Case Summary: Disgruntled Strata Owner Takes a Loss
Civil Resolution Tribunal’s decision to dismiss a former Strata owner’s claim against a Strata Corporation for trespass, negligence and unfairness reasonable.
Administrative law – Decisions reviewed – Civil Resolution Tribunal – Condominiums – Strata corporations – Judicial review – Procedural requirements and fairness – Standard of review – Patent unreasonableness
Downing v. Strata Plan,  B.C.J. No. 640, 2022 BCSC 590, British Columbia Supreme Court, April 12, 2022, L.A. Warren J.
The petitioner was an owner of a unit in Strata Plan VR356. In Spring 2018, the petitioner suffered a stroke and moved into an assisted living facility. She sought the assistance of a realtor to sell her unit in the Strata. The realtor discovered water damage in the unit, and with his client’s permission allowed the Vice President of the Strata to enter the unit to investigate the water ingress issue. The Vice President of the Strata hired a contractor to investigate the damage which required substantial dismantling of the unit. The suite was taken off the market for two years while the repairs were completed by the contractor and eventually sold for almost 200k less than the initially listed market value.
The petitioner commenced a claim in the Civil Resolution Tribunal (“CRT”) alleging trespass, nuisance, negligence and unfair treatment by the Strata for failing to obtain her permission to conduct the repairs, inter alia. The CRT dismissed all of the petitioner’s claims (the “Decision”).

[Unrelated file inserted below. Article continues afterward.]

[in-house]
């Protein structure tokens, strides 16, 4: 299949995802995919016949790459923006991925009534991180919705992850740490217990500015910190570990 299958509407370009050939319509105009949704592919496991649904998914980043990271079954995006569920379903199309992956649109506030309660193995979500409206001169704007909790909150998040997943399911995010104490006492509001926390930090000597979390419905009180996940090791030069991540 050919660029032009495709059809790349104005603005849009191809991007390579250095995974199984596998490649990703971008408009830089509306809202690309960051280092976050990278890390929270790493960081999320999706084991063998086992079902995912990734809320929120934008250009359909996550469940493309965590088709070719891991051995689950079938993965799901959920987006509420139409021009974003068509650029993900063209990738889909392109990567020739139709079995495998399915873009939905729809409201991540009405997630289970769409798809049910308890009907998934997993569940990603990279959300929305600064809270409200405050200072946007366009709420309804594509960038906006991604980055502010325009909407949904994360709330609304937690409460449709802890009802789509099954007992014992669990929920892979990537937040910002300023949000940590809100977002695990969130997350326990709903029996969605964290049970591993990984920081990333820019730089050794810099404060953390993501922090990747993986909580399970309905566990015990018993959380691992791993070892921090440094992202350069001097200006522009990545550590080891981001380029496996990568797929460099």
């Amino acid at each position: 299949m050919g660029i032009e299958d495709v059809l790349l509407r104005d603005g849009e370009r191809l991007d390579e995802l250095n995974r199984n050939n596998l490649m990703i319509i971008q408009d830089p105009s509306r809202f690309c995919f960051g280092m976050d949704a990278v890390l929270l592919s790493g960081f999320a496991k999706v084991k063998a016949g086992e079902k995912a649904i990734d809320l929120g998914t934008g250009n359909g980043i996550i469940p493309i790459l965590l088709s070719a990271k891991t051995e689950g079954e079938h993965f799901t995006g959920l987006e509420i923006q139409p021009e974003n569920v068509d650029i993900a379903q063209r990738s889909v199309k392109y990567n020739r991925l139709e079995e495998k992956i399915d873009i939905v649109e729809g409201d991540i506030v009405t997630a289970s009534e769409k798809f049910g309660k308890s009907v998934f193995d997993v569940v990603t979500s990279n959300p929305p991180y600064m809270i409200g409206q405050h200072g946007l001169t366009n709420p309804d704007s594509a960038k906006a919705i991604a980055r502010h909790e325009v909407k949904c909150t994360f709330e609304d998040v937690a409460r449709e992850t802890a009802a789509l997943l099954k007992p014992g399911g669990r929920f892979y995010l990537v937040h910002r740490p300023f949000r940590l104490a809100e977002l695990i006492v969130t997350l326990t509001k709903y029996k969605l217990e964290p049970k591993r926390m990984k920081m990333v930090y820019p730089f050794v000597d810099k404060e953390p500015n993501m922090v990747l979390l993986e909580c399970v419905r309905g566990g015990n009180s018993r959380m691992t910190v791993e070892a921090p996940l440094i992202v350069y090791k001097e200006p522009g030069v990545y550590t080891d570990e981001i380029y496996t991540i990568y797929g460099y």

The petitioner sought judicial review of the Decision. The parties agreed that the standard of review was patent unreasonableness and questions of procedural fairness were to be determined based on whether the CRT acted fairly. The Court determined that the standard of patent unreasonableness had remained stable and had not been affected by recent developments in the law.
The Court dismissed the petition, finding the CRT’s decision reasonable. The Court determined that the CRT had reasonably found that the Strata was authorized to investigate and that the investigation did not exceed what was reasonable in the circumstances. The Court also found that the CRT correctly identified the elements of negligence and was reasonable in determining that the Strata reasonably relied upon the advice of the contractor and the investigation did not exceed what was required to determine the extent of water ingress. The Court finally was not persuaded that the CRT’s process was procedurally unfair.
The petition was dismissed.
This case was digested by Roshni Veerapen of Harper Grey LLP. If you would like to discuss this case further, please feel free to contact her directly at firstname.lastname@example.org or review his biography at http://www.harpergrey.com.